From The Atlantic (Aug 12): How Two Brothers Took Over a Filipino City for ISIS (By Ana P. Santos)
The country has a history of separatist movements. But it had never seen an extremist takeover like this.
Amer Hamzah Lucman last saw Omar Maute at their high school reunion around five years ago. While Lucman’s memory is fuzzy now, he remembers plenty of good-natured ribbing and reminiscing, and Maute talking about how being in the company of old friends made the world’s problems seem to fade away. The next time Lucman heard from Maute was on May 30, under decidedly horrific circumstances that may have long-term implications for regional security and transnational terrorism.
One week earlier, a group of pro-ISIS fighters led by Maute and his brother, Abdullah, overran Marawi City, on the southern Philippine island of Mindanao. Armed men wearing black masks went on a rampage, festooning the city with ISIS flags as they conducted jailbreaks, killed Christians, and torched homes and schools—including Dansalan College, where Lucman and Maute had attended high school. The coalition of local rebels and foreign fighters foiled a military attempt to arrest Insilon Hapilon, leader of jihadist militant group Abu Sayyaf, and surprised the government troops with their force, numbers, and level of preparedness. Residents fled in droves, even as the national security adviser declared that the government was “in full control of the situation.”
President Rodrigo Duterte, then on an official visit to Russia, cut his trip short and flew back to the Philippines. He immediately declared martial law across Mindanao, warning that “I’d be as harsh” as Ferdinand Marcos, the former Philippine president whose nine years of martial law were marked by grave human rights abuses, violence, and corruption.
During the siege, Maute and his band of ISIS-inspired fighters had taken several teachers and a Catholic priest hostage at their former school. School authorities were trying to negotiate their release and Maute would only speak to someone he knew. The task fell to Lucman, who was the representative of his high school class and an active member of the alumni association.
“It was surreal,” Lucman recalled. Initially, the two spoke as old classmates exchanging pleasantries. Then the talk turned to the hostages. Maute assured Lucman that the hostages were “doing okay,” before going on to justify his reasons for the siege.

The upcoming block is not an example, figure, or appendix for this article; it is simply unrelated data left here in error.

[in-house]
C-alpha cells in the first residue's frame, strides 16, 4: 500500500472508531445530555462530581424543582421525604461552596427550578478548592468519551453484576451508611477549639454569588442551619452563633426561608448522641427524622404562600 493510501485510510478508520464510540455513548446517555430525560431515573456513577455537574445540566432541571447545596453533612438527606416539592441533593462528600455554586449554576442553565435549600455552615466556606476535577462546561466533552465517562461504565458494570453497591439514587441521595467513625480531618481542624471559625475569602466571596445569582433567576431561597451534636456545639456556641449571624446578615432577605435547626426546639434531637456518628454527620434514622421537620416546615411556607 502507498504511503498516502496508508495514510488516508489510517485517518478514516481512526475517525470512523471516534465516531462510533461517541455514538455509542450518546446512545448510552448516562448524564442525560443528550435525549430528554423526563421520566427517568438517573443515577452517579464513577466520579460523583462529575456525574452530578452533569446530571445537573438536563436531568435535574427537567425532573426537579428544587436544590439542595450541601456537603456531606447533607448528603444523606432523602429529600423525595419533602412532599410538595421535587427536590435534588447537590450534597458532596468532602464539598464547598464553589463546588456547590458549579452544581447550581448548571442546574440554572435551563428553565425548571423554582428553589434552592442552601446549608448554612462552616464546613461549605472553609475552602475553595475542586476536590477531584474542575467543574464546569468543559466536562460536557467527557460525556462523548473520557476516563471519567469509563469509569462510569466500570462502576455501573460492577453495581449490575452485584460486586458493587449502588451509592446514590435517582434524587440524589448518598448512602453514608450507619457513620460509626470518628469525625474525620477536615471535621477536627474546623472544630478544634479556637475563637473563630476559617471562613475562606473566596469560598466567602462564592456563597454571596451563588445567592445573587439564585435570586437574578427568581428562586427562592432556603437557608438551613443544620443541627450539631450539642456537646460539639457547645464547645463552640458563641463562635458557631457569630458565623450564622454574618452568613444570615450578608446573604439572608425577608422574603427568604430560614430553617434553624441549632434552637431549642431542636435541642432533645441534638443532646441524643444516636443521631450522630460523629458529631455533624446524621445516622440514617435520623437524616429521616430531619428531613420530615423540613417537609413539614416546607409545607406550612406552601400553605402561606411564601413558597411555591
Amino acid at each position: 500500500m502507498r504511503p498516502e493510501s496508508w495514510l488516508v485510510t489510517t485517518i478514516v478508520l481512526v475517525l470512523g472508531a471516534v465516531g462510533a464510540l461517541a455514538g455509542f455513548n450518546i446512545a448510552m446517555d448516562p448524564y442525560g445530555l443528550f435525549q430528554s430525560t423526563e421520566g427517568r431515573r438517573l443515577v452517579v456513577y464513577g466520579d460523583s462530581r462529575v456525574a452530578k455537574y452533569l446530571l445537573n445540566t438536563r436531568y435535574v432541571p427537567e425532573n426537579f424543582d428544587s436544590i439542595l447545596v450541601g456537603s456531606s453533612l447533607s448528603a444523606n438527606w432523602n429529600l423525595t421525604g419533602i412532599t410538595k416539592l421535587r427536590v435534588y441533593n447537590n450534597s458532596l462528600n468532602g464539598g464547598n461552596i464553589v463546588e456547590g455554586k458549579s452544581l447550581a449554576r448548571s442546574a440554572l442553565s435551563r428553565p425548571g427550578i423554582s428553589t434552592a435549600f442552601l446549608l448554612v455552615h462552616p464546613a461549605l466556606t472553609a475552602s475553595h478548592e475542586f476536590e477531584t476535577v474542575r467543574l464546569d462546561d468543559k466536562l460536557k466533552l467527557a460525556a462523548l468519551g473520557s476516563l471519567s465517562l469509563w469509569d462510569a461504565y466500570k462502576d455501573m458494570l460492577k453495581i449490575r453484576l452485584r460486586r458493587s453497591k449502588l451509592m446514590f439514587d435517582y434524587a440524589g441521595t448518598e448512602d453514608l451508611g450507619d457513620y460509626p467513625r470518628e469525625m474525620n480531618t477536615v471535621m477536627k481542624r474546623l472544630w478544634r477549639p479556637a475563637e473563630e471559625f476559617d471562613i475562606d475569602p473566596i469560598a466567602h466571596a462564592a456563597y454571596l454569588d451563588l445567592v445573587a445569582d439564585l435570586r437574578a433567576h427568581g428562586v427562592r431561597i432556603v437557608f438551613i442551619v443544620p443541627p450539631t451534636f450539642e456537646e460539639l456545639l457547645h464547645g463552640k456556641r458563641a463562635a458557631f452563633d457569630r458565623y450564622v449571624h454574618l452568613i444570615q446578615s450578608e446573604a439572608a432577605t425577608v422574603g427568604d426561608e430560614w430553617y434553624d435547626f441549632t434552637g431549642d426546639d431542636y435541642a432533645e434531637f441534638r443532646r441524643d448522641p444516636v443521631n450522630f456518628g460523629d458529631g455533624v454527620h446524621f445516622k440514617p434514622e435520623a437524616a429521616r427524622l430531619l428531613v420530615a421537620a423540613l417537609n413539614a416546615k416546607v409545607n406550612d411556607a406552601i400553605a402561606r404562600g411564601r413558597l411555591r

“I couldn’t really understand what he was saying. Our beliefs [about Islam] are different. I wanted to focus on the hostages,” Lucman said. But the conversation ended with Maute saying that release of the hostages was no longer up to him.
Lucman couldn’t believe he was talking to Maute. “The Omar I talked to that day was not the Omar I remember from high school,” Lucman said.
As the fighting dragged on, Duterte moved to extend martial law beyond the 60 days allowed by the constitution. On July 22, Congress, by an overwhelming majority, approved Duterte’s request to extend martial law in Mindanao until the end of the year. Close to three months of fierce fighting and aerial strikes have now displaced more than 500,000, killed more than 500, and reduced much of Marawi City to rubble. Lucman and his family remain displaced, while rebels continue to hold the Catholic priest and about 100 others as hostages.
As ISIS continues to lose ground in Iraq and Syria, analysts say that the siege of Marawi has emboldened and excited jihadists across southeast Asia, including in Indonesia, and will have long-term repercussions for extremism in the region. “I know a lot of Indonesians who are thinking about joining the Maute group in Marawi. Many are looking for the next jihad. The likelihood that Marawi will become a base for ISIS is very, very high,” Iqbal Hussaini, a former Indonesian gunrunner, said in an interview with The Australian.
In early August, the military recaptured a strategic bridge and was reported to be closing in on the remaining 60-80 rebels holed up in the city, suggesting that the siege will soon end. But even when Marawi City is finally liberated, the government will be left to face myriad risks, including cross-border terrorism and the spread of terror cells with the capacity to recruit members and activate attacks. And many, like Lucman and his friends, will be left to grapple with profound sadness and guilt.
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The Philippines has one of the longest-running separatist movements in the region, but the Islamic State takeover of Marawi represented the first time that violent extremists had taken control of part of the country this way.
“The Omar we knew is gone,” Lucman said, reflecting on his schoolmate-turned-extremist. “Another person we do not know and cannot recognize is in his place.”